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A VERY RARE PAIR OF FAMILLE ROSE ALTAR ORNAMENTS
A VERY RARE PAIR OF FAMILLE ROSE ALTAR ORNAMENTS
A VERY RARE PAIR OF FAMILLE ROSE ALTAR ORNAMENTS
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A VERY RARE PAIR OF FAMILLE ROSE ALTAR ORNAMENTS
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PROPERTY FROM AN IMPORTANT PRIVATE NEW YORK COLLECTION
A VERY RARE PAIR OF FAMILLE ROSE ALTAR ORNAMENTS

QIANLONG SIX-CHARACTER SEAL MARKS IN IRON RED AND OF THE PERIOD (1736-1795)

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A VERY RARE PAIR OF FAMILLE ROSE ALTAR ORNAMENTS
QIANLONG SIX-CHARACTER SEAL MARKS IN IRON RED AND OF THE PERIOD (1736-1795)
Representing two from a set of the Seven Royal Treasures, one depicts the Able Minister kneeling with the proper left knee raised, the right hand holding a flaming pearl and with a long, green sash flowing around the shoulders and out to the sides. The other depicts the Lady with a blue chignon and a gilt crown, and holding a flaming pearl, with a flame-like ribbon rising from the shoulders and out to the sides. Each figure is raised on a circular pedestal decorated with bands of petal and foliate lappets, which is supported on a vertical post flanked by foliate scrolls, issuing from a beribboned vase above a rounded stepped foot with three decorative bands of floral scrolls and petal lappets.
11 5/8 in. (29.5 cm.) high

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Vicki Paloympis (潘薇琦)
Vicki Paloympis (潘薇琦) Chinese Ceramics & Works of Art

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Lot Essay


The present pair of altar ornaments are part of a set of seven, known as the Seven Royal Treasures (qizhengbao or qizhen). These treasures consist of the Golden Wheel, the Horse, the Elephant, the Loyal General, the Able Minister, the Lady, and Divine Pearls. The present pair represent the Able Minister (who holds authority over the military to defend the borders from attack) and the Lady (who serves as the virtuous wife of the king).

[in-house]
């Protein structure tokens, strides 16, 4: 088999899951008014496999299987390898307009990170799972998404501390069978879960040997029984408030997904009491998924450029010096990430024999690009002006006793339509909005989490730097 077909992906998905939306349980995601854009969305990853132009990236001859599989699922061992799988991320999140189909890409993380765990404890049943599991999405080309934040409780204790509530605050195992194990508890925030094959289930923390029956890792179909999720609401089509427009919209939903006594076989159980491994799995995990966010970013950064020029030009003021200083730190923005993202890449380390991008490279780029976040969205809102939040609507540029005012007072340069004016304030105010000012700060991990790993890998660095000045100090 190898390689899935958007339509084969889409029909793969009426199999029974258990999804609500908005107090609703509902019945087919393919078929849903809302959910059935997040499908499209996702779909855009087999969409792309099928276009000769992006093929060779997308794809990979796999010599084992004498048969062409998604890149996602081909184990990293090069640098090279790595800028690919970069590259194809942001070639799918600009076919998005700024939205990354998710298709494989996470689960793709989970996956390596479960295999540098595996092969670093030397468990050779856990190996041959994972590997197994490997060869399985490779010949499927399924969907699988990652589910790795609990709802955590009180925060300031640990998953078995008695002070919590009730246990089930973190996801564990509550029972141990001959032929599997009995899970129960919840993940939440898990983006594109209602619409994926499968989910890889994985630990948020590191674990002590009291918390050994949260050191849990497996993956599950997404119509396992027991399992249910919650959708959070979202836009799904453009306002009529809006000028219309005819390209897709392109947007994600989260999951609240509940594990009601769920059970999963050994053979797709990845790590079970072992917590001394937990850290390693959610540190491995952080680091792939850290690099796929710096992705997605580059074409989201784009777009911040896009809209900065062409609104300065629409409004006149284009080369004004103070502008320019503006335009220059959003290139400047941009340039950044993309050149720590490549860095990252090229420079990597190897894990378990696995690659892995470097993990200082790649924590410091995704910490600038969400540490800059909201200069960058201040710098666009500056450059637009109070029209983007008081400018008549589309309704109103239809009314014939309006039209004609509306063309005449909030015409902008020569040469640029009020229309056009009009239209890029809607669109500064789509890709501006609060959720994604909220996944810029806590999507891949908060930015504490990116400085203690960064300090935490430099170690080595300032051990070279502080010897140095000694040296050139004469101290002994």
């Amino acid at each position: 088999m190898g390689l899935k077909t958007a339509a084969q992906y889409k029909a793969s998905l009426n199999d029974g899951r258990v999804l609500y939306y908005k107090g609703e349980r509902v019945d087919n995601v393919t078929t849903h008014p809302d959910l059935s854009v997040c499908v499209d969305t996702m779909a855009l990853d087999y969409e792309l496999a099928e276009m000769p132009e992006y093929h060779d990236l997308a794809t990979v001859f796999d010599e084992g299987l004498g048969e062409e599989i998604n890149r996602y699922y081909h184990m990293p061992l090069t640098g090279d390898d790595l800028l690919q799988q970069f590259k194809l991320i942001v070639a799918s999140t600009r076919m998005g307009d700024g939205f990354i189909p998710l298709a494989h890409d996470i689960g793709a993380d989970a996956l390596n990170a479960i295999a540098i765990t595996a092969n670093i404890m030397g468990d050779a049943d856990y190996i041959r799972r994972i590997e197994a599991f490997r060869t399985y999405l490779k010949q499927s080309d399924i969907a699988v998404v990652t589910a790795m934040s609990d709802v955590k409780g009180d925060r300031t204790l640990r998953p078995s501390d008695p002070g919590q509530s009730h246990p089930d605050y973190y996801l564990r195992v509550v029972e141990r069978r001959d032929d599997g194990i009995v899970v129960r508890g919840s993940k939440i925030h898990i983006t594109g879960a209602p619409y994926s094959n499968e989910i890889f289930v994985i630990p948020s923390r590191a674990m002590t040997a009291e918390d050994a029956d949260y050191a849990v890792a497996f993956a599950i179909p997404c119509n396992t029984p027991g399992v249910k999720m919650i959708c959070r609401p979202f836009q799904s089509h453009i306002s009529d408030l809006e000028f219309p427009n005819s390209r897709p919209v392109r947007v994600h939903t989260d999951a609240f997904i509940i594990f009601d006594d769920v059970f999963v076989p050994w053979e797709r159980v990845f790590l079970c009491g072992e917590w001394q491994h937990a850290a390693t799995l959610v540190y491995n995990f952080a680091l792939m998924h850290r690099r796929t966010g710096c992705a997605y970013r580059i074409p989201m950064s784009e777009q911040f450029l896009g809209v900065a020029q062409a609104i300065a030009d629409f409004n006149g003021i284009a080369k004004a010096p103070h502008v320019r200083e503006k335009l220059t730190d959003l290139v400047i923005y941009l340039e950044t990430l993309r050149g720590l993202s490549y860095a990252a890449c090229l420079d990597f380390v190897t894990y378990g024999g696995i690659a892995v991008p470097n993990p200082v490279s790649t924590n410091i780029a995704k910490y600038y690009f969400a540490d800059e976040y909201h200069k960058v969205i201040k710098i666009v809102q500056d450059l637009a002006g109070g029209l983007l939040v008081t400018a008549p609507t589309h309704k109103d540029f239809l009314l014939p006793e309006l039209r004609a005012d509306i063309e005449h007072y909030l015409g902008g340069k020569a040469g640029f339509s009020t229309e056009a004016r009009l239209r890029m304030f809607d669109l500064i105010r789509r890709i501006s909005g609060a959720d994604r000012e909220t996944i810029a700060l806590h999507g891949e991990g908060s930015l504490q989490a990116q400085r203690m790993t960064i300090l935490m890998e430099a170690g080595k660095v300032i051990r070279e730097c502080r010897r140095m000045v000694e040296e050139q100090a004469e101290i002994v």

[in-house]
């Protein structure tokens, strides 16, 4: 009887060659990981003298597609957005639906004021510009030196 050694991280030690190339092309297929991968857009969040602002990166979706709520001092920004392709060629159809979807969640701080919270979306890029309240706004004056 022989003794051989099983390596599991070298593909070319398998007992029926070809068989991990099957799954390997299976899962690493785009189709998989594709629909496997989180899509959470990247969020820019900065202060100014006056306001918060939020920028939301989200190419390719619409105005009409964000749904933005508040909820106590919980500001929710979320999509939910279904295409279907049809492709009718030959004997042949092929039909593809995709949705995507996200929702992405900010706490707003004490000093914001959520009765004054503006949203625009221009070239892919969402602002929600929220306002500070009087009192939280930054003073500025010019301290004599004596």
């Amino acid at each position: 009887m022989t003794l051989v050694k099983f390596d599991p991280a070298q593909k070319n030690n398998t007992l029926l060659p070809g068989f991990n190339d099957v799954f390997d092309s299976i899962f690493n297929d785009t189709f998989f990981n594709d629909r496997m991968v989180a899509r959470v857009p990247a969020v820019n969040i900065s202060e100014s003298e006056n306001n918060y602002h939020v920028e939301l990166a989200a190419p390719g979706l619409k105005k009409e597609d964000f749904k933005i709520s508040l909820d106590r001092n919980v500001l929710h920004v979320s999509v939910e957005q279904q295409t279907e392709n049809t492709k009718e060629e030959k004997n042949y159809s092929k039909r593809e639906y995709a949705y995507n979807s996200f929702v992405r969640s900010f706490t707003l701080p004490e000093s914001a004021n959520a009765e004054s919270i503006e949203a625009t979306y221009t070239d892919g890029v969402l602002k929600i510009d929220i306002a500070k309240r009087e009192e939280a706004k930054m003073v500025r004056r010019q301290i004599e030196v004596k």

The origins of the Seven Royal Treasures can be found in Indian mythology, where only the “wheel-turning sage king” (cakravarti-raja in Sanskrit) possessed the treasures, which would aid him in ruling his kingdom. The Seven Royal Treasures where later inherited by Buddhism, and came to be used as offerings presented to the Shakyamuni Buddha. The Seven Royal Treasures also came to be associated with the sage kings of Chinese mythology, and this appealing connection increased their popularity as decorative motifs in the Imperial palaces.

Altar ornament sets of the Seven Royal Treasures were made in various materials. See, for example, a set carved from spinach jade, raised on white jade and silver-inlaid zitan stands, in the Palace Museum, Beijing, included in the exhibition China: The Three Emperors 1662-1795 at the Royal Academy of Arts, London, 2005, cat. no. 45 (Fig. 1), and an enamelled gilt-copper set also in the Palace Museum, Beijing, included in the exhibition Buddhist Art from Rehol: Tibetan Buddhist Images and Ritual Objects from the Qing Dynasty Summer Palace at Chengde, Chang Foundation, Taipei, 1999, cat. no. 69. Five sets of the Seven Royal Treasures, in the National Palace Museum, Taipei, made in gilt-bronze and some with the treasures carved in jade, were included in A Special Exhibition of Buddhist Gilt Votive Objects, Taipei, 1995, cat. nos. 22 to 26.

Very few sets of the Seven Royal Treasures survive outside of museum collections, and it is unusual even to find a pair of altar ornaments from a set. Surviving porcelain examples are even more rare, due to the elaborate modelling and the fragility of the material. A single altar ornament depicting the Lady (but catalogued as Budai), and raised on a doucai stand, is on display at the British Museum, London, reference Franks.1613, donated by Sir Augustus Wollaston Franks (1826-1897). A pair of famille rose altar ornaments from a set, consisting of the Elephant and the Horse, was sold at Christie’s London, 8 June 2004, lot 437. Another pair of famille rose ornaments, both with the Divine Pearls, was offered at Sotheby’s Hong Kong, 5 October 2016, lot 106.

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